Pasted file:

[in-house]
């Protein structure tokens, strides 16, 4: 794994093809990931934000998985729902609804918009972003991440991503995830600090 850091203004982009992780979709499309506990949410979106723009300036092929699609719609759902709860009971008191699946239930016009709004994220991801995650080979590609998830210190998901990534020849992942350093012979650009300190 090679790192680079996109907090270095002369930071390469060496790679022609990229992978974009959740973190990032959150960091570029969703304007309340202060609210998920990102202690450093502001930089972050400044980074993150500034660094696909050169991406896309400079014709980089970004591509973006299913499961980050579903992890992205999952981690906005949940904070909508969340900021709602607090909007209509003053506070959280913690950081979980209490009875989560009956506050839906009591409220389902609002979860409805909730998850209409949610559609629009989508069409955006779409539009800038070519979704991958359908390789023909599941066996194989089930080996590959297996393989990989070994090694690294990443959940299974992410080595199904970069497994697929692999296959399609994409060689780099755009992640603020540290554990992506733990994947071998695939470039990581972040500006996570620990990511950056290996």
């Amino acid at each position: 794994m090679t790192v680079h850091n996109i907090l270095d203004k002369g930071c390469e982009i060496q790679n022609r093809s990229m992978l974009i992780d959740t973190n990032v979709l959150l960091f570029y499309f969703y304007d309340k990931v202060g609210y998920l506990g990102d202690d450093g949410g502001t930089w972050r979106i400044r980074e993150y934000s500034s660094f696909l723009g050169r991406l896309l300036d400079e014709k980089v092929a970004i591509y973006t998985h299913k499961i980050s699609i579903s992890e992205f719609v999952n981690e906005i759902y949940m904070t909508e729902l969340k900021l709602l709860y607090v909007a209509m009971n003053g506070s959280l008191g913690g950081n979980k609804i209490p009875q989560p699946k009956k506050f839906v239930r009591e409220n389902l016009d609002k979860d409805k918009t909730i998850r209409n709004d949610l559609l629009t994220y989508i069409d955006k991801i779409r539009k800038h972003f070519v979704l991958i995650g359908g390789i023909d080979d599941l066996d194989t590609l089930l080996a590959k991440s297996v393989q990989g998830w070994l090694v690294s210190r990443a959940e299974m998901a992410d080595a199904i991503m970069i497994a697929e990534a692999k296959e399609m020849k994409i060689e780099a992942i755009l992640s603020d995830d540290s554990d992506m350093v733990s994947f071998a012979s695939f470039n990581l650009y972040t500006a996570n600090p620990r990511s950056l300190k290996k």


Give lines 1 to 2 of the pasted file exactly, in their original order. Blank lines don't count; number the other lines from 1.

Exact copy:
[in-house]
């Protein structure tokens, strides 16, 4: 794994093809990931934000998985729902609804918009972003991440991503995830600090 850091203004982009992780979709499309506990949410979106723009300036092929699609719609759902709860009971008191699946239930016009709004994220991801995650080979590609998830210190998901990534020849992942350093012979650009300190 090679790192680079996109907090270095002369930071390469060496790679022609990229992978974009959740973190990032959150960091570029969703304007309340202060609210998920990102202690450093502001930089972050400044980074993150500034660094696909050169991406896309400079014709980089970004591509973006299913499961980050579903992890992205999952981690906005949940904070909508969340900021709602607090909007209509003053506070959280913690950081979980209490009875989560009956506050839906009591409220389902609002979860409805909730998850209409949610559609629009989508069409955006779409539009800038070519979704991958359908390789023909599941066996194989089930080996590959297996393989990989070994090694690294990443959940299974992410080595199904970069497994697929692999296959399609994409060689780099755009992640603020540290554990992506733990994947071998695939470039990581972040500006996570620990990511950056290996």